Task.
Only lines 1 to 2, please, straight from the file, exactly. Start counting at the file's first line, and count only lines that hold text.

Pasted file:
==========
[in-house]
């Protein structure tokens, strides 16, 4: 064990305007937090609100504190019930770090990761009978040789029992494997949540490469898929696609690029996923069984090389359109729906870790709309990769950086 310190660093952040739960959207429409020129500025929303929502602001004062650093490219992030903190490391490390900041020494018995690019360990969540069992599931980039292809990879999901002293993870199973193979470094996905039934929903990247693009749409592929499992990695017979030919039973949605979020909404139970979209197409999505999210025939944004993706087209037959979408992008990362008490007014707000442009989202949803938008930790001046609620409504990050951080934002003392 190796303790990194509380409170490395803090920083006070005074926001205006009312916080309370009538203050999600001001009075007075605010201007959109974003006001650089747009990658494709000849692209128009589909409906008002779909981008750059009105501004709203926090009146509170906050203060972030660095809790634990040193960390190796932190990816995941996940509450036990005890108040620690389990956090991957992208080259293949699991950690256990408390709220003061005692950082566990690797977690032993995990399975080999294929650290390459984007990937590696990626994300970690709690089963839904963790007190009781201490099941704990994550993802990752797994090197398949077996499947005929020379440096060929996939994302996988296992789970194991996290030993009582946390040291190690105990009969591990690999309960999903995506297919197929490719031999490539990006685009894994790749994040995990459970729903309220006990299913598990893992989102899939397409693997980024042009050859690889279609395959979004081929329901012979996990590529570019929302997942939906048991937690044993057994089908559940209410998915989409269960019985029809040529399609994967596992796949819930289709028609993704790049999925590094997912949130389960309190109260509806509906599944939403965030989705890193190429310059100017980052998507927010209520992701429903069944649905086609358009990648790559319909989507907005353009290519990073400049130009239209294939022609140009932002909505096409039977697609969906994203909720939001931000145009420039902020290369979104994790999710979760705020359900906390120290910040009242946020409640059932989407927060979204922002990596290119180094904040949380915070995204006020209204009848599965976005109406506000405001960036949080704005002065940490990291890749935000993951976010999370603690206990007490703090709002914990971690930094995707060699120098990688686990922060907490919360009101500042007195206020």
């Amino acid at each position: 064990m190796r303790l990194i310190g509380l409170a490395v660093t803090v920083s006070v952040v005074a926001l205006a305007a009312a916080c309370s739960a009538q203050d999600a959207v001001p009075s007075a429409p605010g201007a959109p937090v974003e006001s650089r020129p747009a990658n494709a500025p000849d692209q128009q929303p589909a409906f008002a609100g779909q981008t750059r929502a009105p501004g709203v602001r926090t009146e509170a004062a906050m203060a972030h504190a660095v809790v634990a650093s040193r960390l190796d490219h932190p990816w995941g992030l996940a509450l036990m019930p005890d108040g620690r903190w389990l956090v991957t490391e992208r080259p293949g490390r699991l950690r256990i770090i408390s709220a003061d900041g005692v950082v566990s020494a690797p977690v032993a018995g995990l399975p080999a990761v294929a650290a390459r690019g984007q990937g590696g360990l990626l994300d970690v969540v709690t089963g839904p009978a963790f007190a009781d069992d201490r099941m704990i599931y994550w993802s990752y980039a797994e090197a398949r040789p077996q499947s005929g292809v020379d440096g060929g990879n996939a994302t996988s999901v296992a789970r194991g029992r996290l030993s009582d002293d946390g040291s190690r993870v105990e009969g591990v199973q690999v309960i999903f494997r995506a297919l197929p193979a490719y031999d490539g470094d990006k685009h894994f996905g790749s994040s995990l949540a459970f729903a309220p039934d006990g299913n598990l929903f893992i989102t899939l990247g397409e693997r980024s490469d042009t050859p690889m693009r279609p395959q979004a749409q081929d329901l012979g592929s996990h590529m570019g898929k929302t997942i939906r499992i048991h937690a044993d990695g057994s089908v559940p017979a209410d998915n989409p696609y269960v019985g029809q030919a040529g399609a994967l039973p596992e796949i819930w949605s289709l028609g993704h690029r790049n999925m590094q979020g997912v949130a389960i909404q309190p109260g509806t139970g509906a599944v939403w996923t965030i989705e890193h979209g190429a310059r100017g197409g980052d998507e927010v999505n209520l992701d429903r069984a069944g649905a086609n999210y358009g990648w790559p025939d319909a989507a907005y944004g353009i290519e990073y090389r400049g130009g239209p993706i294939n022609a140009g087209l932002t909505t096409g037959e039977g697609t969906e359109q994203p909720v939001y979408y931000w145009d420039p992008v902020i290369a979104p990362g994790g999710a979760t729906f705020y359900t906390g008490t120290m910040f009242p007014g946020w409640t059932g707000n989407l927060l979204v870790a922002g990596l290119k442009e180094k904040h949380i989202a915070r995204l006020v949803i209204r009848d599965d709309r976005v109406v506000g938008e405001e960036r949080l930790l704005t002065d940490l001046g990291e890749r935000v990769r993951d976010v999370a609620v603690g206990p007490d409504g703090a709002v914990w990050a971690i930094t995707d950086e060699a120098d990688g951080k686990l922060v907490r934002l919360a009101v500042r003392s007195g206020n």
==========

[in-house]
């Protein structure tokens, strides 16, 4: 064990305007937090609100504190019930770090990761009978040789029992494997949540490469898929696609690029996923069984090389359109729906870790709309990769950086 310190660093952040739960959207429409020129500025929303929502602001004062650093490219992030903190490391490390900041020494018995690019360990969540069992599931980039292809990879999901002293993870199973193979470094996905039934929903990247693009749409592929499992990695017979030919039973949605979020909404139970979209197409999505999210025939944004993706087209037959979408992008990362008490007014707000442009989202949803938008930790001046609620409504990050951080934002003392 190796303790990194509380409170490395803090920083006070005074926001205006009312916080309370009538203050999600001001009075007075605010201007959109974003006001650089747009990658494709000849692209128009589909409906008002779909981008750059009105501004709203926090009146509170906050203060972030660095809790634990040193960390190796932190990816995941996940509450036990005890108040620690389990956090991957992208080259293949699991950690256990408390709220003061005692950082566990690797977690032993995990399975080999294929650290390459984007990937590696990626994300970690709690089963839904963790007190009781201490099941704990994550993802990752797994090197398949077996499947005929020379440096060929996939994302996988296992789970194991996290030993009582946390040291190690105990009969591990690999309960999903995506297919197929490719031999490539990006685009894994790749994040995990459970729903309220006990299913598990893992989102899939397409693997980024042009050859690889279609395959979004081929329901012979996990590529570019929302997942939906048991937690044993057994089908559940209410998915989409269960019985029809040529399609994967596992796949819930289709028609993704790049999925590094997912949130389960309190109260509806509906599944939403965030989705890193190429310059100017980052998507927010209520992701429903069944649905086609358009990648790559319909989507907005353009290519990073400049130009239209294939022609140009932002909505096409039977697609969906994203909720939001931000145009420039902020290369979104994790999710979760705020359900906390120290910040009242946020409640059932989407927060979204922002990596290119180094904040949380915070995204006020209204009848599965976005109406506000405001960036949080704005002065940490990291890749935000993951976010999370603690206990007490703090709002914990971690930094995707060699120098990688686990922060907490919360009101500042007195206020």